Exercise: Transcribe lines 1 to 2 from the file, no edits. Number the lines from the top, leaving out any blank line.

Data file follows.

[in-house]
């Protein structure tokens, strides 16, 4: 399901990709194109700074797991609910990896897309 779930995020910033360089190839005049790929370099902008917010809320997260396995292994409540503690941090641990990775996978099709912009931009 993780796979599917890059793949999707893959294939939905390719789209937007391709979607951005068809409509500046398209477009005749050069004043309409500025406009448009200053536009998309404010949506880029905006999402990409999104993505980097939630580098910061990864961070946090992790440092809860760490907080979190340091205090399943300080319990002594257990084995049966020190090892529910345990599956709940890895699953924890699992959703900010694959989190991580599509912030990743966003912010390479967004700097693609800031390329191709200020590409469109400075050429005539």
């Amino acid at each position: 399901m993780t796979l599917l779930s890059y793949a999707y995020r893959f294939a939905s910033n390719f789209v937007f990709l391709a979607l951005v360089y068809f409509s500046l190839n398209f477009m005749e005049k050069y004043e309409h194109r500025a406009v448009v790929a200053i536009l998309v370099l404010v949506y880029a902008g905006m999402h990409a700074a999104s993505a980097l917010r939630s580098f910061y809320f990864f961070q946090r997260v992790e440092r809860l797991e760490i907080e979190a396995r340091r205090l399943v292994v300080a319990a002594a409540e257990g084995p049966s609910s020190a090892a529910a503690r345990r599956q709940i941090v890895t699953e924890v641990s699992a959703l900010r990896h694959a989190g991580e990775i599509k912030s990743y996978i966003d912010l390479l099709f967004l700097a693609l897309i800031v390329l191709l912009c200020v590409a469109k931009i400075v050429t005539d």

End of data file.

[in-house]
């Protein structure tokens, strides 16, 4: 399901990709194109700074797991609910990896897309 779930995020910033360089190839005049790929370099902008917010809320997260396995292994409540503690941090641990990775996978099709912009931009 993780796979599917890059793949999707893959294939939905390719789209937007391709979607951005068809409509500046398209477009005749050069004043309409500025406009448009200053536009998309404010949506880029905006999402990409999104993505980097939630580098910061990864961070946090992790440092809860760490907080979190340091205090399943300080319990002594257990084995049966020190090892529910345990599956709940890895699953924890699992959703900010694959989190991580599509912030990743966003912010390479967004700097693609800031390329191709200020590409469109400075050429005539």